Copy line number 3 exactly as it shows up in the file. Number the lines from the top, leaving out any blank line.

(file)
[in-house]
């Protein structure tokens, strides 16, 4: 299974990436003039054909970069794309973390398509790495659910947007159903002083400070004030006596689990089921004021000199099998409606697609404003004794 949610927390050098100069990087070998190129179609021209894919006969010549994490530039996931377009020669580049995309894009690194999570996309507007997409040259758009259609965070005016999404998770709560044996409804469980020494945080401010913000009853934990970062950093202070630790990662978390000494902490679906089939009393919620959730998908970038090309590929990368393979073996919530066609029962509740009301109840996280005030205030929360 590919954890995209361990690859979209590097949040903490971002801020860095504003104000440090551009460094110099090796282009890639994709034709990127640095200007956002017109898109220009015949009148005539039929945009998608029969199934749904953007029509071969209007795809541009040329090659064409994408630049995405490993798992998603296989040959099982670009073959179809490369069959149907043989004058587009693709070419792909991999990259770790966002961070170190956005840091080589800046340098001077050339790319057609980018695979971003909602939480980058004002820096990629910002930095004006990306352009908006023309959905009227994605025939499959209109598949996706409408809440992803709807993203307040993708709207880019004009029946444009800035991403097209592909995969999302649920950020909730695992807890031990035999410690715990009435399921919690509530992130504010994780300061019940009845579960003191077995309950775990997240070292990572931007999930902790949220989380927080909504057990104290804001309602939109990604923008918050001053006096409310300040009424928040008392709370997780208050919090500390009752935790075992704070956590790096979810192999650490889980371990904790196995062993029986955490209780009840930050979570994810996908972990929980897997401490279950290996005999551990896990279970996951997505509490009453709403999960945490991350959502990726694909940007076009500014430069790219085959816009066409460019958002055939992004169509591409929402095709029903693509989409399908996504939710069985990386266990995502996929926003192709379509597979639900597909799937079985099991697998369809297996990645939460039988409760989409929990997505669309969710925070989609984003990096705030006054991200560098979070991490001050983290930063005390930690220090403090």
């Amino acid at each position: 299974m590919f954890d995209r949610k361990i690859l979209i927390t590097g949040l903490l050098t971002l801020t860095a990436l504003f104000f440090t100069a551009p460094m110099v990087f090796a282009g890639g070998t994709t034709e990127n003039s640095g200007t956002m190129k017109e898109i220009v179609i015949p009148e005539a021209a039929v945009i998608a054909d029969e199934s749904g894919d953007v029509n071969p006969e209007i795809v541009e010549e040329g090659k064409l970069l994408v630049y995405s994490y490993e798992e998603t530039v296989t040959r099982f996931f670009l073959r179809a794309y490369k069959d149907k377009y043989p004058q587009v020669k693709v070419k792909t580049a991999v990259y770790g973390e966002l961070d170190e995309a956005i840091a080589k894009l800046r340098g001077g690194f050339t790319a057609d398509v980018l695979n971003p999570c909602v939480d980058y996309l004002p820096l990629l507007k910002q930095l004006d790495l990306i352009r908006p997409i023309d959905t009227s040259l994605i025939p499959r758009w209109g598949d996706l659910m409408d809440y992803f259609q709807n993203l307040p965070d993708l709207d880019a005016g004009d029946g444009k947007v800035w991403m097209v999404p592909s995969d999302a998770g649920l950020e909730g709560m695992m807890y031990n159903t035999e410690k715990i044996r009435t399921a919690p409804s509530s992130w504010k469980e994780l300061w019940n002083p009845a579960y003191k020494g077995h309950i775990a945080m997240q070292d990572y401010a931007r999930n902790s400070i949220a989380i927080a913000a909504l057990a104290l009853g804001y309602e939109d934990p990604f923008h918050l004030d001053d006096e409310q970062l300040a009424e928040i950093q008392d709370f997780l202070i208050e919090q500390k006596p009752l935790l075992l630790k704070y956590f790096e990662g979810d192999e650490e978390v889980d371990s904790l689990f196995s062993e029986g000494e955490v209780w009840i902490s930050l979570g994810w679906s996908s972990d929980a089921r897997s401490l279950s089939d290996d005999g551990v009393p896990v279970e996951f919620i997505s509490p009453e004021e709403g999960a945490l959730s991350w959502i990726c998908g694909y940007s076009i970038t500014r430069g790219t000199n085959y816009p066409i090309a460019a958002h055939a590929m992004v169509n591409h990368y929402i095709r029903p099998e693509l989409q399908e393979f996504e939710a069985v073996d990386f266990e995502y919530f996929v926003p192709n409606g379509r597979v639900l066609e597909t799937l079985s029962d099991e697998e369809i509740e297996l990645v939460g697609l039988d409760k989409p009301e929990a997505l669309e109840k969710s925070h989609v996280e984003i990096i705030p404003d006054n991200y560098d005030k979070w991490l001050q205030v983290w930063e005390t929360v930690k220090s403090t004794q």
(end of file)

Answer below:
């Amino acid at each position: 299974m590919f954890d995209r949610k361990i690859l979209i927390t590097g949040l903490l050098t971002l801020t860095a990436l504003f104000f440090t100069a551009p460094m110099v990087f090796a282009g890639g070998t994709t034709e990127n003039s640095g200007t956002m190129k017109e898109i220009v179609i015949p009148e005539a021209a039929v945009i998608a054909d029969e199934s749904g894919d953007v029509n071969p006969e209007i795809v541009e010549e040329g090659k064409l970069l994408v630049y995405s994490y490993e798992e998603t530039v296989t040959r099982f996931f670009l073959r179809a794309y490369k069959d149907k377009y043989p004058q587009v020669k693709v070419k792909t580049a991999v990259y770790g973390e966002l961070d170190e995309a956005i840091a080589k894009l800046r340098g001077g690194f050339t790319a057609d398509v980018l695979n971003p999570c909602v939480d980058y996309l004002p820096l990629l507007k910002q930095l004006d790495l990306i352009r908006p997409i023309d959905t009227s040259l994605i025939p499959r758009w209109g598949d996706l659910m409408d809440y992803f259609q709807n993203l307040p965070d993708l709207d880019a005016g004009d029946g444009k947007v800035w991403m097209v999404p592909s995969d999302a998770g649920l950020e909730g709560m695992m807890y031990n159903t035999e410690k715990i044996r009435t399921a919690p409804s509530s992130w504010k469980e994780l300061w019940n002083p009845a579960y003191k020494g077995h309950i775990a945080m997240q070292d990572y401010a931007r999930n902790s400070i949220a989380i927080a913000a909504l057990a104290l009853g804001y309602e939109d934990p990604f923008h918050l004030d001053d006096e409310q970062l300040a009424e928040i950093q008392d709370f997780l202070i208050e919090q500390k006596p009752l935790l075992l630790k704070y956590f790096e990662g979810d192999e650490e978390v889980d371990s904790l689990f196995s062993e029986g000494e955490v209780w009840i902490s930050l979570g994810w679906s996908s972990d929980a089921r897997s401490l279950s089939d290996d005999g551990v009393p896990v279970e996951f919620i997505s509490p009453e004021e709403g999960a945490l959730s991350w959502i990726c998908g694909y940007s076009i970038t500014r430069g790219t000199n085959y816009p066409i090309a460019a958002h055939a590929m992004v169509n591409h990368y929402i095709r029903p099998e693509l989409q399908e393979f996504e939710a069985v073996d990386f266990e995502y919530f996929v926003p192709n409606g379509r597979v639900l066609e597909t799937l079985s029962d099991e697998e369809i509740e297996l990645v939460g697609l039988d409760k989409p009301e929990a997505l669309e109840k969710s925070h989609v996280e984003i990096i705030p404003d006054n991200y560098d005030k979070w991490l001050q205030v983290w930063e005390t929360v930690k220090s403090t004794q």